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Giving traditional beauty care a modern touch

A range of classical and contemporary designs offered in high-end boutiques is a big draw among tourists and residents alike

Fathia Ahmad
Image Credit: Francois Nel/Gulf News
Fathia Ahmad, who began her business in a tent at the Jumeirah Beach Hotel, has established 28 outlets with a vision to take henna and its application as a beauty tool beyond the domestic salons to an international arena.
Gulf News

Dubai: For a society so taken up with looking their best at all times, Fathia Ahmad's decision to venture into the beauty and personal care business did have its share of detractors.

Fathia, the CEO of Heritage for Henna, is promoting local heritage among tourists by introducing a new range of high-end henna boutiques. But it was no easy task. "I started in 2002 with the idea to sell henna to tourists — initially everyone said no, they said it wasn't a feasible business," said Fathia.

But 28 outlets later under the Heritage for Henna banner, there are few who question her choice of business any more.

A housewife whose time was occupied with housework and bringing up her three sons, Fathia had the vision to take henna and its application as a beauty tool beyond the domestic salons frequented by locals to an international arena by targeting a tourist clientele.

Souvenirs

"Most tourists visiting Dubai want to take souvenirs back with them such as traditional items from the country," said Fathia. "Heritage for Henna offers a souvenir that lasts several days."

To transfer her vision into a sound business model, Fathia sought advice from the Shaikh Mohammad Bin Rashid Establishment for Small and Medium Enterprises. Even there, it was suggested this was not a viable business idea.

Determined to see her vision through, Fathia set up the first outlet with her own funds. "I started with Jumeirah Beach Hotel, I spoke to the management who liked my idea. They supported me by giving me a modest tent in which to offer henna services. As soon as I had finished setting up, three customers immediately came in and had their henna done. The first day itself I had a lot of business which gave me the confidence to continue with my plan."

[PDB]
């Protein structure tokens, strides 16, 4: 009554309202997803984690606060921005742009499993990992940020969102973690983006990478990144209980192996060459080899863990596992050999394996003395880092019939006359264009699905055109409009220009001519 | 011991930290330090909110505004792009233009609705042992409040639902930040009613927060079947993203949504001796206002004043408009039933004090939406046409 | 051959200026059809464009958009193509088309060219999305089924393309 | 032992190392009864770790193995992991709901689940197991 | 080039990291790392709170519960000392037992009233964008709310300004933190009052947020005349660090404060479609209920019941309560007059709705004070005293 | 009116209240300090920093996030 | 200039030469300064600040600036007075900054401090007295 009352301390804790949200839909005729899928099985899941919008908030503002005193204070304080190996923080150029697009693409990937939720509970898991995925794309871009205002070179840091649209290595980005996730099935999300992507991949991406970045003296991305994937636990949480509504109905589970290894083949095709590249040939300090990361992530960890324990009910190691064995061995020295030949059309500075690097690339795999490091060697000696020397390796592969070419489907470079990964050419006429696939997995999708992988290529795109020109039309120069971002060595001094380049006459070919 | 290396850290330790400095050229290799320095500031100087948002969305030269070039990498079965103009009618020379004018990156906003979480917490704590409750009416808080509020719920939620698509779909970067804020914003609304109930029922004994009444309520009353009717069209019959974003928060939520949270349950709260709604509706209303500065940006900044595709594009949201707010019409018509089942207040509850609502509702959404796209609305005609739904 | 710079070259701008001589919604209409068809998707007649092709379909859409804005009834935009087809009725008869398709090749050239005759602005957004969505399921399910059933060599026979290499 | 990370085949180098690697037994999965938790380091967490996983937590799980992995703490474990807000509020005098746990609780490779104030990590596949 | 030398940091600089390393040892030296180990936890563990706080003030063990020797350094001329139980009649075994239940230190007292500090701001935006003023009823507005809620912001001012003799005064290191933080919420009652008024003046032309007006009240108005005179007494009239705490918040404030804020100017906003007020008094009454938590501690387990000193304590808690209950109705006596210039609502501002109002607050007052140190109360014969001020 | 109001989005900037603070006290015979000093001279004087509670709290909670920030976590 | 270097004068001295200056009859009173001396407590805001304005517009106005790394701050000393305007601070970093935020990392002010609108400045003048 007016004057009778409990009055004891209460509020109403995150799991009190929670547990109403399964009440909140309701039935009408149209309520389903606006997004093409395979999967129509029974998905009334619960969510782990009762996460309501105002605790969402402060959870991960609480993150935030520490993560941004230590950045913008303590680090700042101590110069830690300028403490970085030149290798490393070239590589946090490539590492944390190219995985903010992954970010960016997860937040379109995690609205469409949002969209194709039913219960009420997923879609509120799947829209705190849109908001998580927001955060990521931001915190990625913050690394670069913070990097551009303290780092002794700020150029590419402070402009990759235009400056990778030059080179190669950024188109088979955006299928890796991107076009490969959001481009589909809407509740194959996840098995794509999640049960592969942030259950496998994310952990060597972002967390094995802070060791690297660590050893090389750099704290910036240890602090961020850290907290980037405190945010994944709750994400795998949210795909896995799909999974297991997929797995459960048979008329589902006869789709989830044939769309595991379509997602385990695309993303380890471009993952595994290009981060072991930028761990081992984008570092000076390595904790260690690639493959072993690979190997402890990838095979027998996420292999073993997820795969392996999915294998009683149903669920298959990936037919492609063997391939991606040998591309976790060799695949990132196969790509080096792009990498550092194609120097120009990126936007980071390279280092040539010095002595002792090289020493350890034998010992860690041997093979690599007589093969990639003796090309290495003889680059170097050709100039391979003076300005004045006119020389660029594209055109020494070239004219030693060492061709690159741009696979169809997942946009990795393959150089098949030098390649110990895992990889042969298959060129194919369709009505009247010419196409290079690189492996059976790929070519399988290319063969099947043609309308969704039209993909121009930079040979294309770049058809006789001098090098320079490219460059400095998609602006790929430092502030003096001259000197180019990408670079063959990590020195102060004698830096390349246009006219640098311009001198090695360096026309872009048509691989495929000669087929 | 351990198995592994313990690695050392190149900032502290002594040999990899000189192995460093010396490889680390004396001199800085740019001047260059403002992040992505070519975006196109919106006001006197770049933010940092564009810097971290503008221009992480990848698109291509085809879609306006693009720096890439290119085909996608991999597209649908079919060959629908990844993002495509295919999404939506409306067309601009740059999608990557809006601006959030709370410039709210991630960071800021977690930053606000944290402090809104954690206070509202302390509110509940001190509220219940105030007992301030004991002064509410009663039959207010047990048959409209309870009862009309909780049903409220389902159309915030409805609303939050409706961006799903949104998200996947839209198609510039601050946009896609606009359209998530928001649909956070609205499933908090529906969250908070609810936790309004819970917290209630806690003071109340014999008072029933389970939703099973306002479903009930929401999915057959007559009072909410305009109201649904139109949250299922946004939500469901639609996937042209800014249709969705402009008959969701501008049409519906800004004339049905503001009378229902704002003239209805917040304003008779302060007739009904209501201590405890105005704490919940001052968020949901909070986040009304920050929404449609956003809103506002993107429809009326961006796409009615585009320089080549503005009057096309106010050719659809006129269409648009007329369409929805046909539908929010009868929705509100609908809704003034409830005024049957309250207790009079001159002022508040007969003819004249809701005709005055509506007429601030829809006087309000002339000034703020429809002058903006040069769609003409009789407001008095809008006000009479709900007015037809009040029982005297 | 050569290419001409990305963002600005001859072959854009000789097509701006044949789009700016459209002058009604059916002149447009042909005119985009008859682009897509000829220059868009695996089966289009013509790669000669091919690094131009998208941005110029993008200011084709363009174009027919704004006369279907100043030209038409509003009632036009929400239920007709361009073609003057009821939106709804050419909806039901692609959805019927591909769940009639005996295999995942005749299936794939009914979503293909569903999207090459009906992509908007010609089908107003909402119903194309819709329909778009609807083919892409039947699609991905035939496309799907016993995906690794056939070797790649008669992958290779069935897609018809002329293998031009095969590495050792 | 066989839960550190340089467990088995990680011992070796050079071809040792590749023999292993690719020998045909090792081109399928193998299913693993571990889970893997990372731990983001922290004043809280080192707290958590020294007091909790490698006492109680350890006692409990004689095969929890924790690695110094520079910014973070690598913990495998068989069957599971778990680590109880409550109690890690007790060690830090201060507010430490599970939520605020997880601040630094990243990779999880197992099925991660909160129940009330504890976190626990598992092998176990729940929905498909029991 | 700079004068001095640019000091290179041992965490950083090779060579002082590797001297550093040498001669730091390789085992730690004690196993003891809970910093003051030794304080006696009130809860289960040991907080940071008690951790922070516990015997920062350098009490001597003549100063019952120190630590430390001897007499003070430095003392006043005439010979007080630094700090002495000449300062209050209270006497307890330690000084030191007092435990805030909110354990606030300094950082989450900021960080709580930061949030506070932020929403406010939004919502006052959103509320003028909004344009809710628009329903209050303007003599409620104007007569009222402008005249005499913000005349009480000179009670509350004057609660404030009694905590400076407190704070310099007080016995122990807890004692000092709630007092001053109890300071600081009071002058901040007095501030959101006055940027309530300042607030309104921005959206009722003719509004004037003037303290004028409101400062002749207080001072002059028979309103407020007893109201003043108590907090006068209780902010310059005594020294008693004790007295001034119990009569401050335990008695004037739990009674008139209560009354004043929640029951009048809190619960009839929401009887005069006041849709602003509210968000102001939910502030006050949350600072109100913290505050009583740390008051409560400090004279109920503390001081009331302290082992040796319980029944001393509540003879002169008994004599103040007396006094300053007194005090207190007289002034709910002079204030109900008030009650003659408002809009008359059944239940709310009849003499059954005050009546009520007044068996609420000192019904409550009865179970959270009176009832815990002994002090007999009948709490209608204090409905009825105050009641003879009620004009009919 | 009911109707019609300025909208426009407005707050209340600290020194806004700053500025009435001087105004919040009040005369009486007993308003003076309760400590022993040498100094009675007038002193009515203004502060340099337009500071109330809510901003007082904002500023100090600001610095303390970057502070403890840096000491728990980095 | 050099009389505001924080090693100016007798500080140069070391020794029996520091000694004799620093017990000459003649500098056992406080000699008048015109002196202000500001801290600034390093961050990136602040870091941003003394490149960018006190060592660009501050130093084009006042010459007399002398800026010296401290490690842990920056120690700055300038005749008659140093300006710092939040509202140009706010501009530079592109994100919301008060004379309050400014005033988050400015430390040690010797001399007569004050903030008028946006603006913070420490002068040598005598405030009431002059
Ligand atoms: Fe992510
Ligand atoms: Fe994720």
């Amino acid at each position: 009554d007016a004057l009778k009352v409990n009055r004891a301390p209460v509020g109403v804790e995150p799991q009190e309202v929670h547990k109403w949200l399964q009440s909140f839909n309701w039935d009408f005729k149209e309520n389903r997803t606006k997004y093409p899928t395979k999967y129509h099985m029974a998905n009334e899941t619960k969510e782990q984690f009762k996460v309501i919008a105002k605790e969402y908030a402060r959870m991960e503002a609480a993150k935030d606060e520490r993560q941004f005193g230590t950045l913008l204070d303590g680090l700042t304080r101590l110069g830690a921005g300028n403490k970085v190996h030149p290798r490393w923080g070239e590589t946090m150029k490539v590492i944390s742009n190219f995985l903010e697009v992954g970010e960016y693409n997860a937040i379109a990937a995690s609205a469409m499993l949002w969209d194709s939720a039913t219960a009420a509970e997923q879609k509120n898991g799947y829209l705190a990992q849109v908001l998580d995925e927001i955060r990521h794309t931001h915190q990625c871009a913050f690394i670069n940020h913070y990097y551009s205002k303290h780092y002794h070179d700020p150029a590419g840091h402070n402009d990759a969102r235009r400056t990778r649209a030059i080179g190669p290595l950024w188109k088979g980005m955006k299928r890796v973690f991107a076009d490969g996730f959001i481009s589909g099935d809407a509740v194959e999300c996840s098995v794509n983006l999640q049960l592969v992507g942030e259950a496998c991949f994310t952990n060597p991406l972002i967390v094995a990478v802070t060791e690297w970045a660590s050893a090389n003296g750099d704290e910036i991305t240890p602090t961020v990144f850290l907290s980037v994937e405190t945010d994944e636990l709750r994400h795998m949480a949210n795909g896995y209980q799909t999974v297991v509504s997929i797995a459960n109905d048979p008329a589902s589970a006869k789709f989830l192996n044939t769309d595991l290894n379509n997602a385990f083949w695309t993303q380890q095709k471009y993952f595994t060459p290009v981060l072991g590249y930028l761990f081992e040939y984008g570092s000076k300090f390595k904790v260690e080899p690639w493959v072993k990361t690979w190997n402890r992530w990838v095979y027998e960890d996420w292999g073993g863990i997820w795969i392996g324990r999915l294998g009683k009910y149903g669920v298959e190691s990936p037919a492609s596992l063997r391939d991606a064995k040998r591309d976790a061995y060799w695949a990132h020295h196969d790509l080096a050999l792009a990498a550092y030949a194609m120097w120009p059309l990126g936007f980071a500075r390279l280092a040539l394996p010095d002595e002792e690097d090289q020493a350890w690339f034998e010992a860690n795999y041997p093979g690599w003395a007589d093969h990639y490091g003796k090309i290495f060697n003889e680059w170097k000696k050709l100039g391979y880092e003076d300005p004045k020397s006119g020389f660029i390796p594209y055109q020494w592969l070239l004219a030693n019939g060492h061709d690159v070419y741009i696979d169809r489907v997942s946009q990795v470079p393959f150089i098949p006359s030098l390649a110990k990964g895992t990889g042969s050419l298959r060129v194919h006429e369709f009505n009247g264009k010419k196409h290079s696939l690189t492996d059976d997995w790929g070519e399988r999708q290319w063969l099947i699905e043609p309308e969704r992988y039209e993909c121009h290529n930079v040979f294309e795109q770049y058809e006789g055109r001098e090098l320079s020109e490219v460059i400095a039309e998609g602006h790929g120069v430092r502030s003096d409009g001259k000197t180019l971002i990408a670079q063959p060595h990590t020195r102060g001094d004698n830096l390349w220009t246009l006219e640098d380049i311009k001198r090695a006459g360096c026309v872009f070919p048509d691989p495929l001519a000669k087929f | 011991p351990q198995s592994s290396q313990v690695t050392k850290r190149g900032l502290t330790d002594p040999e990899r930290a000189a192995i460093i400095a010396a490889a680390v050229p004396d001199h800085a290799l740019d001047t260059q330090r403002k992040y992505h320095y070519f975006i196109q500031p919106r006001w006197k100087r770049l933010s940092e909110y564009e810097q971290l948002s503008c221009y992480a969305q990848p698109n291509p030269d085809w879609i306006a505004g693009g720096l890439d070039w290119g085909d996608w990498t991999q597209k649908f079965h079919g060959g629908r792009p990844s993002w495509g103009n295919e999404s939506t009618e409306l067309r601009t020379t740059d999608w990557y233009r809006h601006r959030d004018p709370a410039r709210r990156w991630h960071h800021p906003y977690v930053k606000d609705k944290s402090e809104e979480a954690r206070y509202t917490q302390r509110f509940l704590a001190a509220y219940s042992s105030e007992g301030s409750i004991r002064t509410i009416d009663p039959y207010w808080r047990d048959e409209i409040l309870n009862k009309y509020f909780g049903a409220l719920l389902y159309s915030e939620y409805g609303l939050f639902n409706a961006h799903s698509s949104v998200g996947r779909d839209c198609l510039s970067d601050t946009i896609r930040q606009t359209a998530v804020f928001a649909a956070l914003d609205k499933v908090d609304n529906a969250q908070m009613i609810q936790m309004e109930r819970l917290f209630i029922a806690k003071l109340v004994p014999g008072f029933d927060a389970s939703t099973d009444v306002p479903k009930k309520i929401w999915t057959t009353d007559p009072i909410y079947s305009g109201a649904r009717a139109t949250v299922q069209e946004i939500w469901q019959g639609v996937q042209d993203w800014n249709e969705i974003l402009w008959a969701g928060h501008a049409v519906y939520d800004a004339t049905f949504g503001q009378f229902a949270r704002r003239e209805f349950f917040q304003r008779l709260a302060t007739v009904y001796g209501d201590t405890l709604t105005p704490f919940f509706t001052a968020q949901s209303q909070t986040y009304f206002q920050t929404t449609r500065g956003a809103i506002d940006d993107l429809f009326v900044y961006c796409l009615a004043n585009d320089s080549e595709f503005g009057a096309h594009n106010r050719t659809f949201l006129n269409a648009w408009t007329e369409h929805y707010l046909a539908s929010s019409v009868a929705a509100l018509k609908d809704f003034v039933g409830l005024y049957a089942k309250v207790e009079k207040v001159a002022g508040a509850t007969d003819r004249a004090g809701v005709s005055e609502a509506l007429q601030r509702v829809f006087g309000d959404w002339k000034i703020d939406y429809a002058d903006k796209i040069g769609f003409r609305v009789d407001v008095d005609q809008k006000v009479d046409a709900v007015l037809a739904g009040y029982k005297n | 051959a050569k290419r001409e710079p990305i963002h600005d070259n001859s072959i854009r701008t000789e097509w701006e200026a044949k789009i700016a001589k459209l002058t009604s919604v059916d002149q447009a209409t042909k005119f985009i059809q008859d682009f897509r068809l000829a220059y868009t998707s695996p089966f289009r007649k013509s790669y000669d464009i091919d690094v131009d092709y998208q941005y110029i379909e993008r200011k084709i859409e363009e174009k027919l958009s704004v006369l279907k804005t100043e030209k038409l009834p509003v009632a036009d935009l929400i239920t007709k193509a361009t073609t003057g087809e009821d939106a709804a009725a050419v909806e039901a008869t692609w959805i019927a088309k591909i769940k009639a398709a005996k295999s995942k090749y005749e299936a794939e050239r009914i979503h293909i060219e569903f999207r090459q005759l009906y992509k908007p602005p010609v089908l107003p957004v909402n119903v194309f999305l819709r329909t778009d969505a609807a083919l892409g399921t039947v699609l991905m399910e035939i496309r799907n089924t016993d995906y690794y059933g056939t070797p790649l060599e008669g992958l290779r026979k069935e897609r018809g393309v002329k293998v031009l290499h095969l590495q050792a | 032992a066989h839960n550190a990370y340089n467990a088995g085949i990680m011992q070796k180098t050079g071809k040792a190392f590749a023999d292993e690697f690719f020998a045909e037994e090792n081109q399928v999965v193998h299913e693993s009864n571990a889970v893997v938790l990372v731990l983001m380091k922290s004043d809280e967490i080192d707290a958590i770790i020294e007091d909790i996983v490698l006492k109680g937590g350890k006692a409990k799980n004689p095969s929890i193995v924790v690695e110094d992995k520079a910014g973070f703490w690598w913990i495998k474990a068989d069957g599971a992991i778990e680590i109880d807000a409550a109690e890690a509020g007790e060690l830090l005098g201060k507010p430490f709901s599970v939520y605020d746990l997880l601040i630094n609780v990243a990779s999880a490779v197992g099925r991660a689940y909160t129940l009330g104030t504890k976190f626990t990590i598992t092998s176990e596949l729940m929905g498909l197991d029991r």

Fathia went on to open two more outlets in shopping malls. She returned to the Shaikh Mohammad Bin Rashid Establishment to ask for more funding. "On the same day they granted me funding and gave me an office in Emirates Tower."

Looking back, Fathia insists the going was not as easy as it may seem now.

"In the beginning it was hard — I had to balance bringing up my family with trying to find the funding and launching the business myself. I took my sons with me every day to work."

Initially, Fathia's customer base was tourists. "We focused on launching shops in five-star hotels and big malls with a high tourist footfall. Initially we tied ourselves to traditional areas such as Souq Madinat and Souq Al Bahar. Now we have outlets in areas as the Meydan hotel."

With the opening of the mall outlets, the client demographics have expanded to include locals as well.

As the shop's name states, Heritage for Henna aims to promote a traditional form of beauty care and revitalise it to suit modern tastes. Setting herself apart from other local stores, Fathia offers a range of classical and contemporary designs.

"We have several models for design — Moroccan, Arabic and Indian," Fathia said.

"There are also designs in Chinese and Japanese languages."

Secret ingredients

Heritage for Henna is not above keeping secrets. The company closely guards the exact ingredients of its henna mixture.

Fathia Ahmad also owns farmland on which she has been able to cultivate unique henna shrubs. "We have our own natural ingredients that we mix ourselves to give it a unique colour," she said.

Heritage for Henna is currently finalizing franchisee deals in Europe and looking to open the first international outlet in Harrods, London.

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